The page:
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Update on trauma care in Canada. 1. Recent advances in thermal injuries.

https://arctichealth.org/en/permalink/ahliterature227901
Source
Can J Surg. 1990 Dec;33(6):439-42
Publication Type
Article
Date
Dec-1990
Author
E E Tredget
Author Affiliation
Department of Surgery, University of Alberta, Edmonton.
Source
Can J Surg. 1990 Dec;33(6):439-42
Date
Dec-1990
Language
English
Publication Type
Article
Keywords
Adolescent
Adult
Age Factors
Burns - metabolism - mortality - surgery
Canada - epidemiology
Child
Child, Preschool
Clinical Protocols - standards
Energy Metabolism
Female
Humans
Infant
Infant, Newborn
Male
Middle Aged
Patient transfer
Prognosis
Sex Factors
Skin Transplantation
Survival Rate
Traumatology - standards - trends
Wound Healing
Abstract
Thermal injury frequently occurs in traumatized patients in North America and causes serious morbidity and mortality, predominantly to children and young adults. Over the past decade, considerable technologic advances have improved survival after burn injury. Ongoing research coupled with current surgical advances in equipment, technique, early wound closure and alternative forms of wound coverage offer the potential for greater survival with enhanced quality of life for traumatized patients with burn injuries. However, sepsis and inhalation injury remain important ongoing causes of death, for which the understanding and solutions appear to be unfolding as research into the multisystem effects of the inflammatory process continues.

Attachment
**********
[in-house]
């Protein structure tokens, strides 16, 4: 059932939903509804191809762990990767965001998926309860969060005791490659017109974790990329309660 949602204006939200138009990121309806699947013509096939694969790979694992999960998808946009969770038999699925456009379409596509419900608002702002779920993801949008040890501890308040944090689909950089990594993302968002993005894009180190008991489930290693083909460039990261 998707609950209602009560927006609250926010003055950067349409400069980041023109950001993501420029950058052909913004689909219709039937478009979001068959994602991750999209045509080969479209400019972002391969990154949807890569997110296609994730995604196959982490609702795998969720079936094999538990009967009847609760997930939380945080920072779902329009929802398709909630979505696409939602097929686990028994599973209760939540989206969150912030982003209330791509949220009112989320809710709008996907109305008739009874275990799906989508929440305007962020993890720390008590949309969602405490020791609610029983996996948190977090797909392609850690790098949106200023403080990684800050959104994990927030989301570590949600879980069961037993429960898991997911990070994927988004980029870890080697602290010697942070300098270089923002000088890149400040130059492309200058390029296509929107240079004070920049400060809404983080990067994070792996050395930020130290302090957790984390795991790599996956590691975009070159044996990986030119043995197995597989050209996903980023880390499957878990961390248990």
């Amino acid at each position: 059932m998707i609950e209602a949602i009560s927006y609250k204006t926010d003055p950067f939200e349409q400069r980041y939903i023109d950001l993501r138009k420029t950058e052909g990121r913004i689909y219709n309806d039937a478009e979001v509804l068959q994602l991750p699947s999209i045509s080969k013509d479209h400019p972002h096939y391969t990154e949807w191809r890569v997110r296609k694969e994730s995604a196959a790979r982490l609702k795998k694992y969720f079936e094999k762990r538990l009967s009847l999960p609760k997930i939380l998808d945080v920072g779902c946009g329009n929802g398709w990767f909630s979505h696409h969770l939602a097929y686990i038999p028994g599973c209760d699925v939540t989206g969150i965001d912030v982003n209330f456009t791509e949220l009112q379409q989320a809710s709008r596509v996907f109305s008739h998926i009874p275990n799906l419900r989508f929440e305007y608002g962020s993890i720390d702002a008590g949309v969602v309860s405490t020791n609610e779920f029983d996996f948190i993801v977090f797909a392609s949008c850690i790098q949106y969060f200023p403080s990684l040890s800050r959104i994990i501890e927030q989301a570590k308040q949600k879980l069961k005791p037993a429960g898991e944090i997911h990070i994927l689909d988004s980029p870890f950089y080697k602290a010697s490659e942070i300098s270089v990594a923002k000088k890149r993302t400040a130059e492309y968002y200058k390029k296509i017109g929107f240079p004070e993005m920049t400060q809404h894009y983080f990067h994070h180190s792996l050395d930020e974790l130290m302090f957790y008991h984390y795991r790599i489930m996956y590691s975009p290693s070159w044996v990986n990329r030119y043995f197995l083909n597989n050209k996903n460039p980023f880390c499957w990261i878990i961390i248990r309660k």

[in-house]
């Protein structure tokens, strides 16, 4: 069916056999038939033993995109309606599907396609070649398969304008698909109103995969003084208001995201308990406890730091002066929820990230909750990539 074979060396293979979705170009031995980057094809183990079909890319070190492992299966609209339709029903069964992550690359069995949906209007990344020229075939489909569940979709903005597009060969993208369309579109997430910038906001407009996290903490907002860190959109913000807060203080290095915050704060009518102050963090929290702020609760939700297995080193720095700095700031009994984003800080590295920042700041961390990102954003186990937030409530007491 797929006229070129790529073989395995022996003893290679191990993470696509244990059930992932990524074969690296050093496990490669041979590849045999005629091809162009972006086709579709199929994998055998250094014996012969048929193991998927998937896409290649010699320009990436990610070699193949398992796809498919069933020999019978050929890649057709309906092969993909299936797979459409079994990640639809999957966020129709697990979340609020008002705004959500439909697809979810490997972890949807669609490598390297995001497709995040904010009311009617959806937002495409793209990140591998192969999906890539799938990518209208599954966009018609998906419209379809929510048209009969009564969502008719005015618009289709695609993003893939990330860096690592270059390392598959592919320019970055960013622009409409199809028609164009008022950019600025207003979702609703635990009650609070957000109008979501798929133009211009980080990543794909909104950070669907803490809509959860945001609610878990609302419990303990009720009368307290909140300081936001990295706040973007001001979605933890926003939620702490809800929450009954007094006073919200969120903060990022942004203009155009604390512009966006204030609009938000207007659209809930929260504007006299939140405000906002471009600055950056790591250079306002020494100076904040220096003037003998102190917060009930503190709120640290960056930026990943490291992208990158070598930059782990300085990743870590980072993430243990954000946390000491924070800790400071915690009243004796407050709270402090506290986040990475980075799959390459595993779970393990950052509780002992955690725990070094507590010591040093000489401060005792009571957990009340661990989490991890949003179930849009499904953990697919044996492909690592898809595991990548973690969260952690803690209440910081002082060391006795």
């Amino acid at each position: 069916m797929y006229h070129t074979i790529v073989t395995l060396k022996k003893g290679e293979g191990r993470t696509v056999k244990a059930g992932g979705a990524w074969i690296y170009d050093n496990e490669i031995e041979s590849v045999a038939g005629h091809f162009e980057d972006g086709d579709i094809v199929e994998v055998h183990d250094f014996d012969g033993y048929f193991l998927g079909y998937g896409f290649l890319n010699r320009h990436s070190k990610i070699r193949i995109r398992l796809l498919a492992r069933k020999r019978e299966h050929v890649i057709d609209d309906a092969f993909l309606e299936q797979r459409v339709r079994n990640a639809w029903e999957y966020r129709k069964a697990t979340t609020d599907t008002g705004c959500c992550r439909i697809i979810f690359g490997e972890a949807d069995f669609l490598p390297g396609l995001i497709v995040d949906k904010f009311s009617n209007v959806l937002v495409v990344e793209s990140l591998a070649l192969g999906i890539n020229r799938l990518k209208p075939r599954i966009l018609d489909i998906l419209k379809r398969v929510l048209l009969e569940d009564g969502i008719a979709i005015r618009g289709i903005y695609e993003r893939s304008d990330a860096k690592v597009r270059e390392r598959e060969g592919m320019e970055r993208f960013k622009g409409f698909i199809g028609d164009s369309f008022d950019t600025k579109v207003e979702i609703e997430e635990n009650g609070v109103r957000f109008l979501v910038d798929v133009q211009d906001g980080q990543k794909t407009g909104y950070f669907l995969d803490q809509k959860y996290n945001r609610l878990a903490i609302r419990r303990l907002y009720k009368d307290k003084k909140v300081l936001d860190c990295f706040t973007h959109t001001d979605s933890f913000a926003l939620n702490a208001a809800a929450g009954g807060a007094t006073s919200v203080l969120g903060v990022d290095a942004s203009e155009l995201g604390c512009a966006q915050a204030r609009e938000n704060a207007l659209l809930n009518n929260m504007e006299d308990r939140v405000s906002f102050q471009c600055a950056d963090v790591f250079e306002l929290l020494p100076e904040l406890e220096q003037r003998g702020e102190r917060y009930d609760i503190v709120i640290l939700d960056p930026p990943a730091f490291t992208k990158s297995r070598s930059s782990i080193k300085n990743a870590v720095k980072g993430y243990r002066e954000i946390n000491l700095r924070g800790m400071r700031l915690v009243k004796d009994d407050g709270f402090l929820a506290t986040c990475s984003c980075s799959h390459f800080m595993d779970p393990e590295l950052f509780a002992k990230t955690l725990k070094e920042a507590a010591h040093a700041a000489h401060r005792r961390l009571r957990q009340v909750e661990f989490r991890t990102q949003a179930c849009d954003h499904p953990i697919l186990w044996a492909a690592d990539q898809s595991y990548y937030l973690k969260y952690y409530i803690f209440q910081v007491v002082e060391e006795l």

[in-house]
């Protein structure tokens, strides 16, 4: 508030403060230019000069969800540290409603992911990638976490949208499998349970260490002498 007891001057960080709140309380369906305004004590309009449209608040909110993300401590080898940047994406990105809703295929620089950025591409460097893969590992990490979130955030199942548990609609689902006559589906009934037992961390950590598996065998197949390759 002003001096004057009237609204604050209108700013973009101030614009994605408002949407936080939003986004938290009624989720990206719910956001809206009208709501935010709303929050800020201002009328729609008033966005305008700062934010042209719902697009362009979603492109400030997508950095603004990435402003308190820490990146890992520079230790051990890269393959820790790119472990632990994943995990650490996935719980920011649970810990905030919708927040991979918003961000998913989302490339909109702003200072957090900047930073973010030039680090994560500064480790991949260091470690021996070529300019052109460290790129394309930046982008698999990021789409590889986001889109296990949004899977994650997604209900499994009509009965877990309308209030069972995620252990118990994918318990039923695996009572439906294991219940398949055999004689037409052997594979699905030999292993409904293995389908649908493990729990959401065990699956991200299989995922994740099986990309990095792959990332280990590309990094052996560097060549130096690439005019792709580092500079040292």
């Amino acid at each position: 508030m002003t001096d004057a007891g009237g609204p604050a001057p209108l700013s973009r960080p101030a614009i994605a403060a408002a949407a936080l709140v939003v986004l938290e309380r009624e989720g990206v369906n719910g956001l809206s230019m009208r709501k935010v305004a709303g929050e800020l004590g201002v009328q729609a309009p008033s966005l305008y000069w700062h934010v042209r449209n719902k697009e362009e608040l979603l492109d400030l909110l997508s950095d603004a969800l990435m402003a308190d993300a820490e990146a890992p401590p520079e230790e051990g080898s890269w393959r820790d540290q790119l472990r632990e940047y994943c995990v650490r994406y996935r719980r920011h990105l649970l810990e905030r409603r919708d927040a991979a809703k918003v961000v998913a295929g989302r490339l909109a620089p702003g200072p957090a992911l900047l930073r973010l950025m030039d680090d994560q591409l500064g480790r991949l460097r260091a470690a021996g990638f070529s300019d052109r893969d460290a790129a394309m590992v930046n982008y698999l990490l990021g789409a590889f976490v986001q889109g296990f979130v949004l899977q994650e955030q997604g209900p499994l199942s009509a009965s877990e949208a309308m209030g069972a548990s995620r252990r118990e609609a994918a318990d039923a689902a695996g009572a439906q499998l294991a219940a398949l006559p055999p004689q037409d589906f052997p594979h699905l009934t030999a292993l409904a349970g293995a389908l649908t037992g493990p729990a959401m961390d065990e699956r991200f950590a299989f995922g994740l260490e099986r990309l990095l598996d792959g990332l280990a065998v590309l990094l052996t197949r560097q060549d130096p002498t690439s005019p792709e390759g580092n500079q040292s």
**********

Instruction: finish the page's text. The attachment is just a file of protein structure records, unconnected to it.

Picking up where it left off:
PubMed ID
2253118 View in PubMed
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Update on trauma care in Canada. 2. Update on pediatric trauma.

https://arctichealth.org/en/permalink/ahliterature227900
Source
Can J Surg. 1990 Dec;33(6):443-6
Publication Type
Article
Date
Dec-1990
Author
G K Blair
Author Affiliation
Department of Surgery, British Columbia's Children's Hospital, Vancouver.
Source
Can J Surg. 1990 Dec;33(6):443-6
Date
Dec-1990
Language
English
Publication Type
Article
Keywords
Abdominal Injuries - diagnosis - epidemiology - therapy
Canada - epidemiology
Child
Clinical Protocols - standards
Databases, Factual
Decision Trees
Humans
Pediatrics - standards - trends
Traumatology - standards - trends
Abstract
Selective conservatism is the key to the rational management of pediatric trauma, realizing that children may harbour severe occult injuries. The modern treatment of childhood abdominal trauma best exemplifies this approach: nonoperative management of splenic trauma is now standard for children, and a selective conservative approach is advised in the handling of childhood liver and pancreatic injuries. Prevention of childhood injuries should be the goal. The development of a national database of childhood trauma should provide the basis for action to educate and legislate for prevention. When prevention fails, however, up-to-date quality pediatric trauma care is the key.
PubMed ID
2253119 View in PubMed
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